- Careful delineation of areas of risk, and defining of lead indicators and metrics.
- Running controlled experiments to test out approaches. As an example: a financial services provider was unsure how best to approach customers in order to cross-sell products. Options included a high-touch, agent-based approach and one skewed towards the use of digital assets such as chatbots and IVRs. To resolve the matter the firm listed possible concerns and defined assessment indicators including lead response rates and first-call resolution for issue closure. It ran controlled experiments to determine what would work best over a period of three months. Using the resulting data, the firm identified the optimal mix of customer segments and channels.
- Fresh thinking in plotting out the customer journey to ensure user needs are fully understood and prioritised and execution is smooth. A lender that we had partnered with had challenges with siloed thinking within its organisation that had left the overall process quite broken. Individual units (lead-gen, initial application, document gap closure, credit decision, and onboarding) were focused on being seen to meet their team SLAs, rather than on the organisation’s overarching goals. These require that the organization’s objectives are clearly defined, and likewise how these translate to the imperatives for each business function
3. Organisational structures
Sometimes we find that the organisational structures that served us well previously need to adapt to new sets of circumstances:
- A more fluid business world requires a faster flow of information and thus less hierarchy. Support to improve information flow across teams and drive innovation campaigns is often beneficial.
- Innovation is often at the intersection of domains – so organisations might do well to consider implementing a more matrixed structure with blurred boundaries between business functions and geographies. For example, customer acquisition might require product changes and multiple experiments in the channels. Likewise, customer support might prove a rich vein of inspiration for new products and improved product messaging.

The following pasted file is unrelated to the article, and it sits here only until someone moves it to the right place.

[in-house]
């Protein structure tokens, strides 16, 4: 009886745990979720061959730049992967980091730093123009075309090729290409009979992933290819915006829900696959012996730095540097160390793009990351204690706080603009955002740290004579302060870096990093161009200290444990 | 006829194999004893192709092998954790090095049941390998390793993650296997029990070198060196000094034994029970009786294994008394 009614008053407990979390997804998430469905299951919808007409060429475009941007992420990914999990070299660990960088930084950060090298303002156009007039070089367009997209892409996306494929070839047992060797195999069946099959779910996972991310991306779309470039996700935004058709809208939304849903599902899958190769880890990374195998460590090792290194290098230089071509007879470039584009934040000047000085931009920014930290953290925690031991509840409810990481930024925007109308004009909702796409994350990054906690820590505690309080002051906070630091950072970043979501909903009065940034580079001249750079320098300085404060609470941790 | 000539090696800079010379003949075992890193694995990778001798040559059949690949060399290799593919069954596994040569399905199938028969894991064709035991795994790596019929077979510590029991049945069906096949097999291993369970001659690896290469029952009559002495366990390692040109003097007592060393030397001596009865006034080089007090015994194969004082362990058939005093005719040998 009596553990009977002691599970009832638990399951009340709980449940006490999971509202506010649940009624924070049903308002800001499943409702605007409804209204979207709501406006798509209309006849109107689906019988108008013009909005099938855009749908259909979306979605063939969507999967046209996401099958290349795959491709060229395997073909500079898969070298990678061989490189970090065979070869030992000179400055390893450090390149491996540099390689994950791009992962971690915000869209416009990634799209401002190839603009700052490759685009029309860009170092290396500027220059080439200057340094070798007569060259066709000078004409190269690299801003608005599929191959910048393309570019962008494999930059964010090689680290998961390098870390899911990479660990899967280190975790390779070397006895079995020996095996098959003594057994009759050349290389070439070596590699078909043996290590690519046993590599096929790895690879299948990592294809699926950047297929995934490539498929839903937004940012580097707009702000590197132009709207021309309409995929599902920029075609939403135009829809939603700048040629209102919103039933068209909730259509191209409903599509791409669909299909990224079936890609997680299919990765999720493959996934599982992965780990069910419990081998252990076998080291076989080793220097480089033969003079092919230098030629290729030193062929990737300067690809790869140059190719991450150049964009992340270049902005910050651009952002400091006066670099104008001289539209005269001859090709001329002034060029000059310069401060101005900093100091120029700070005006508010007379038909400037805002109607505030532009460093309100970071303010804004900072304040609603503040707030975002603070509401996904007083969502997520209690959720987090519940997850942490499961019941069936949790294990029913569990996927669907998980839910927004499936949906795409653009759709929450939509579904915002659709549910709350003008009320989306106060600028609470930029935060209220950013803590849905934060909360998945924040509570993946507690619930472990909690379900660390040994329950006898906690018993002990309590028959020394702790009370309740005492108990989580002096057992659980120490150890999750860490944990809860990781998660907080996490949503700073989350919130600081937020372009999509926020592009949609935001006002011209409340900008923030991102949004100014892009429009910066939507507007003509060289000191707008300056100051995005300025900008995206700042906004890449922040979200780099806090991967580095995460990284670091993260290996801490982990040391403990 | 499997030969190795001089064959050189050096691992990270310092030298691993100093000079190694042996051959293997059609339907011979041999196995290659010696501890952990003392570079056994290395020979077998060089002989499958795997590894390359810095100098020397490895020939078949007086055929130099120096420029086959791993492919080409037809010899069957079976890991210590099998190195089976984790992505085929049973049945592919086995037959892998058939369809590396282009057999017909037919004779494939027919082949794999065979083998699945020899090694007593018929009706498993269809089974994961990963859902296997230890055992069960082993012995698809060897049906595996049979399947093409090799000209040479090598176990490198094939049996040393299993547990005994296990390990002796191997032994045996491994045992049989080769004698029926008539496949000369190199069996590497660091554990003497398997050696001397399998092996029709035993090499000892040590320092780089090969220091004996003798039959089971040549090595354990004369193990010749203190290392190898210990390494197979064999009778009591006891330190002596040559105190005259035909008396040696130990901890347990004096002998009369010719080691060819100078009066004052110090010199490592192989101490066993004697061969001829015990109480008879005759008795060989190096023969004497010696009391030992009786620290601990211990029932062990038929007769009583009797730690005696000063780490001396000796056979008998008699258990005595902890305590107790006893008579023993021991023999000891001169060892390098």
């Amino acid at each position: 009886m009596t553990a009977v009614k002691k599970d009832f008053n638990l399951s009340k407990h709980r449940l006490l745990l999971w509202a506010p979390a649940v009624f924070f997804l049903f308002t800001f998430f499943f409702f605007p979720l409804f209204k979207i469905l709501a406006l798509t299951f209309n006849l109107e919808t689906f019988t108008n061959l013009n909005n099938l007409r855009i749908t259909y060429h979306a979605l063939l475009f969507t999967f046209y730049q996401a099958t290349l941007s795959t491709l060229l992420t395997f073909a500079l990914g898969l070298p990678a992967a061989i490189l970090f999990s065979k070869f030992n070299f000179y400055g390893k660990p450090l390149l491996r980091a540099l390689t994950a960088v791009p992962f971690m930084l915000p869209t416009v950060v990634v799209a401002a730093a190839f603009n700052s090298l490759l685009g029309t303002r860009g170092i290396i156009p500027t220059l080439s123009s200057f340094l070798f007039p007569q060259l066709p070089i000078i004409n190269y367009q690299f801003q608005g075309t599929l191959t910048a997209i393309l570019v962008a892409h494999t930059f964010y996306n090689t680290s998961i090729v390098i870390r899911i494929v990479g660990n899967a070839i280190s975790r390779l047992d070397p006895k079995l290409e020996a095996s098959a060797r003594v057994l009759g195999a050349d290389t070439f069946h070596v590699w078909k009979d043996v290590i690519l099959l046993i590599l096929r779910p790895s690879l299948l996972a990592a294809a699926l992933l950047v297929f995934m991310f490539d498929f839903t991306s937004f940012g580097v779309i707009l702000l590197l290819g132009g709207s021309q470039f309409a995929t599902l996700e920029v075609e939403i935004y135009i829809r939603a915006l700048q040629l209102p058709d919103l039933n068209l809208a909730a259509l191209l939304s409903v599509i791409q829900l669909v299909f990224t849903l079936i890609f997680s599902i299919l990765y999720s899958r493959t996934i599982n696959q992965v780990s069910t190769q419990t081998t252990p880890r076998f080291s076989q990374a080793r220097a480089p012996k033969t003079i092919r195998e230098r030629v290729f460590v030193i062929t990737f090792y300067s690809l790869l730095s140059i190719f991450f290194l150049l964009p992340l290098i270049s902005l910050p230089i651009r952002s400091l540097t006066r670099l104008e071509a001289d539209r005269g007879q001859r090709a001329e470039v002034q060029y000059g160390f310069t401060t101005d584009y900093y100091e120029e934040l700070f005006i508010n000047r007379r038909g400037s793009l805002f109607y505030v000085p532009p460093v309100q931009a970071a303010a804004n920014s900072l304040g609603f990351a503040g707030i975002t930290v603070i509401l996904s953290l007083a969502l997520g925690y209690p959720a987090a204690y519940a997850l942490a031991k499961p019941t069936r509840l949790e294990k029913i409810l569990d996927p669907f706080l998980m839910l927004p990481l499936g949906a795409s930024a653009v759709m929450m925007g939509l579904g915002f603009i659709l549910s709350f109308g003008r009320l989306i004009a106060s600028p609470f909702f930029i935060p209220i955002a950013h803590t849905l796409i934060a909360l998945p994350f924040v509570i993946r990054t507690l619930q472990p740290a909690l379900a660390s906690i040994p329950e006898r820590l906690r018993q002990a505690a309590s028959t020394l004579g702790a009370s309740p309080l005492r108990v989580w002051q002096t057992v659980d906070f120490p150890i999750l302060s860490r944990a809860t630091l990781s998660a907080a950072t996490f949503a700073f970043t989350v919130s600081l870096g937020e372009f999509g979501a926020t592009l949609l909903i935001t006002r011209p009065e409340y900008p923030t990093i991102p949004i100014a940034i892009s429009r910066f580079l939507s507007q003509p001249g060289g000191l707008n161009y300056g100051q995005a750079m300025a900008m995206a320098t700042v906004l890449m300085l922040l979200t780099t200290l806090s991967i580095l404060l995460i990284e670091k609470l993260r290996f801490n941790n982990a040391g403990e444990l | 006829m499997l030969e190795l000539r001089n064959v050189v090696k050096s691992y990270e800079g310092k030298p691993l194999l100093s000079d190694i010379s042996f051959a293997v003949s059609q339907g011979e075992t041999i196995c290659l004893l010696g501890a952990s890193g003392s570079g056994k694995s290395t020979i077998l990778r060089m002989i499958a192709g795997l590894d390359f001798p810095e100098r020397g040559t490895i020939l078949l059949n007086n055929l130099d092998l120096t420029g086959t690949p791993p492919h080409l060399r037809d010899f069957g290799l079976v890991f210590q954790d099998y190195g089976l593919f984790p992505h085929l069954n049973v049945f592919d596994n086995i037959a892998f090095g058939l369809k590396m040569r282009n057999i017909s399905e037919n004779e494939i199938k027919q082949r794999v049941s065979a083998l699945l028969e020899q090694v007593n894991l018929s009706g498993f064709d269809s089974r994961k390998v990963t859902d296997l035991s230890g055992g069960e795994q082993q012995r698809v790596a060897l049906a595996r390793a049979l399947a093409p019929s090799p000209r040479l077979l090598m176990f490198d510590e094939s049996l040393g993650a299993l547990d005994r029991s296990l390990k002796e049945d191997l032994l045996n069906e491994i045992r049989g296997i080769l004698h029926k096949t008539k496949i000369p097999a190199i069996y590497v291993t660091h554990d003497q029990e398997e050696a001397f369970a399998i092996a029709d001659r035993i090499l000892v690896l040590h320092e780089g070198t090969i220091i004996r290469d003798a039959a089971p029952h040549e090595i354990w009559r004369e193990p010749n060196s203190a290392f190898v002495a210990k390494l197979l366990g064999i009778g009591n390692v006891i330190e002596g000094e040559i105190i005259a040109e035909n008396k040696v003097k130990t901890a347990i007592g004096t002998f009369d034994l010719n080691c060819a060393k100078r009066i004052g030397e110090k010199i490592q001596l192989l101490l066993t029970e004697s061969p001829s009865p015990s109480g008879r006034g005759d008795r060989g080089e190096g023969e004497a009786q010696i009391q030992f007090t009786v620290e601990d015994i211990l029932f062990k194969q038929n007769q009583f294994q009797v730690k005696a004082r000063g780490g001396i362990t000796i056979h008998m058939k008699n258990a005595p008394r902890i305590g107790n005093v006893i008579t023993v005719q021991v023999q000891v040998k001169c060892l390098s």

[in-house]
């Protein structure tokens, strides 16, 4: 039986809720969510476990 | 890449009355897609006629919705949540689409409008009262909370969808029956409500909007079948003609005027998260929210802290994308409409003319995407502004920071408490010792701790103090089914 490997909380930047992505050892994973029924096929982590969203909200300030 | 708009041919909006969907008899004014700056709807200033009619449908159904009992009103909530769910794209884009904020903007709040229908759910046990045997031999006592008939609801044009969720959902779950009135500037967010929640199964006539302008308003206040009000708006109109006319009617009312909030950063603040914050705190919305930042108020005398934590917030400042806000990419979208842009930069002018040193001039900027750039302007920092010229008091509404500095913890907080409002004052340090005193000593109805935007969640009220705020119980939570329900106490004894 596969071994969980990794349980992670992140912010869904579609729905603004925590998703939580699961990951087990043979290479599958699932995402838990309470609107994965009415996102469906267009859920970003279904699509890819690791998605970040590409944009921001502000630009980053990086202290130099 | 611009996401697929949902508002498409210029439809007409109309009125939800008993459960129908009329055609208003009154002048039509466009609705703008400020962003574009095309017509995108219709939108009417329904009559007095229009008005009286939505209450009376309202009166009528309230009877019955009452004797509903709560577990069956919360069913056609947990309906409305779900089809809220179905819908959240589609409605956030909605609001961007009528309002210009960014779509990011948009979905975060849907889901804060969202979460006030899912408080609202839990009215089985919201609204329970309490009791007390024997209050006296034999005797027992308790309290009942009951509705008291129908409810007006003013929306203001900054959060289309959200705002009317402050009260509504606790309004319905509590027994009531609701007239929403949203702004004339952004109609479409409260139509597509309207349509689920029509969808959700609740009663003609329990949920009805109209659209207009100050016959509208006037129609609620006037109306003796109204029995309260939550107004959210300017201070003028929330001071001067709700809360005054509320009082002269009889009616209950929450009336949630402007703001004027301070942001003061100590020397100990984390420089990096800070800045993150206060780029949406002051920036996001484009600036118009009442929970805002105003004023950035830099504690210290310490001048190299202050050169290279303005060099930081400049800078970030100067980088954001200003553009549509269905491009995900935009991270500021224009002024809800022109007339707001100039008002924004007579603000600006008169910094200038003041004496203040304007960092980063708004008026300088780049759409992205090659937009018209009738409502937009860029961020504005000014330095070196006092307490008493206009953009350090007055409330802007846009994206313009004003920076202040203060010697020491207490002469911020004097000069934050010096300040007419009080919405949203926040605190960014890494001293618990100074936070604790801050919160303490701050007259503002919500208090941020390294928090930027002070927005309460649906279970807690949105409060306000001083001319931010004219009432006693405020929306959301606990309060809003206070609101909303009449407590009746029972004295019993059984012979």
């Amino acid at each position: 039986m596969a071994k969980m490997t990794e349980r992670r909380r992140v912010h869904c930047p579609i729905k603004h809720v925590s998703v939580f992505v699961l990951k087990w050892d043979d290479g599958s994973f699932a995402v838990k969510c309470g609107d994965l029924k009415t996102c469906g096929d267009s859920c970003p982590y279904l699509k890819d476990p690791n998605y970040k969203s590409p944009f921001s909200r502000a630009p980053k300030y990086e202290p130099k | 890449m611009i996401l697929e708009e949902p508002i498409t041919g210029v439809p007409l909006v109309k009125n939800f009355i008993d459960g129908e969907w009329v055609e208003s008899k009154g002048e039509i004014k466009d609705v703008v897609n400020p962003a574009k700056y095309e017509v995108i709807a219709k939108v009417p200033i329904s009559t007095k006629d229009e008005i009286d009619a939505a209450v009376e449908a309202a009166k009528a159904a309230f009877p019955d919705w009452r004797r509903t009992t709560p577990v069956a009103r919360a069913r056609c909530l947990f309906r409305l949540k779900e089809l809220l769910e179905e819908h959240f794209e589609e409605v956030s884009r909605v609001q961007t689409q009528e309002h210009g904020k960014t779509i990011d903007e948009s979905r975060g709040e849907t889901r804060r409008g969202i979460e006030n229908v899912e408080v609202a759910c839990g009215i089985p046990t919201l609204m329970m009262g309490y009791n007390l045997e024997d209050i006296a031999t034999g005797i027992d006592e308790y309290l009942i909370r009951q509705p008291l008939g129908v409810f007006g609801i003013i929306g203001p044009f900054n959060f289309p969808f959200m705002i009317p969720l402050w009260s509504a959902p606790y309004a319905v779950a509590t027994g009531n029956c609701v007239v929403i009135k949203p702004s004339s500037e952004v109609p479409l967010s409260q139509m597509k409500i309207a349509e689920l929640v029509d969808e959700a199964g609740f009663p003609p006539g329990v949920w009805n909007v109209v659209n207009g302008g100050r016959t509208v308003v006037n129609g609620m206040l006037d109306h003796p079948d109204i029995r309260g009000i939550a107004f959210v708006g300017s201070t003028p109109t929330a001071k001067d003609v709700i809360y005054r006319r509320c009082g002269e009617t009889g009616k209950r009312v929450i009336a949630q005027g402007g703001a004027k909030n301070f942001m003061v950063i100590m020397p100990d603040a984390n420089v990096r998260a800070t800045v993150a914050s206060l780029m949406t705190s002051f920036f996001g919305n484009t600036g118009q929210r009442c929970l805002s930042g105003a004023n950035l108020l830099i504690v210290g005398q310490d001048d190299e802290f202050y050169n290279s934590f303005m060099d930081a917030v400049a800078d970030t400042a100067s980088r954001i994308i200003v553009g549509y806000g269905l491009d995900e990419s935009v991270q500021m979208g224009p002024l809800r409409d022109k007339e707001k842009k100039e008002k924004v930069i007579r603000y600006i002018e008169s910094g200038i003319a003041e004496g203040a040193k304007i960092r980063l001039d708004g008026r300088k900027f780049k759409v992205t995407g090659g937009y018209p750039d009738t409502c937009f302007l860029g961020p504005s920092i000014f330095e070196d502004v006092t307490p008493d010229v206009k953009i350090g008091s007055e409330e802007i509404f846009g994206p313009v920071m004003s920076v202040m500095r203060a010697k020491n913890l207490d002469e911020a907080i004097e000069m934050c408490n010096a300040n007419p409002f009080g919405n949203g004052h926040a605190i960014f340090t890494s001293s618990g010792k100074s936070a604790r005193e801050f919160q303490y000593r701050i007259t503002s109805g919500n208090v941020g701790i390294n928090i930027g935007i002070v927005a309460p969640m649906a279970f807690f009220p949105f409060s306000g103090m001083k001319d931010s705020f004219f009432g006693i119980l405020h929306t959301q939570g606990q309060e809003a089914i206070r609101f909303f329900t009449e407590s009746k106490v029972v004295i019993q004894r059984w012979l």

- To drive change while retaining the core success DNA, it is important that the organisation has the readiness and capacity to bring in fresh talent able to work together with internal teams who understand context.
4. Building shared purpose
A willingness at the leadership level to define a broad strategic direction and understand new technologies, appreciate their impact while at the same time recognising the need for change is a huge asset.
As the consultants McKinsey have observed, the primary reason why change management programs fail to meet objectives is employee resistance and a lack of management support. Likewise, there is a 30% increase in success rate if teams are fully invested in change.
It can help significantly to identify relevant dashboards as a source of authoritative data that acts as a common reference, likewise metrics that can be a guidepost for the whole organisation.
Remember to communicate constantly about the key levers of change. It’s important to emphasise priorities to colleagues and, if relevant, underscore the urgency of the situation to drive action.
Each organisation’s situation is unique and the following should be calibrated accordingly:
- Speed of change – market changes, organisational readiness. I have seen situations. where employees have become really concerned because their leadership seems very tentative about changes.
- Priorities should be based on whether change needs to be at the customer end or within the organisation.
- Make full use of analytics and technology to ensure decisions are based on data so any course corrections are founded on evidence rather than intuition.
 Enterprise capability might encompass, just for the sake of example, an organisation’s speed of response, its ability to react to new analytics data about customer behaviour or to manage its supply chain better to achieve a price advantage.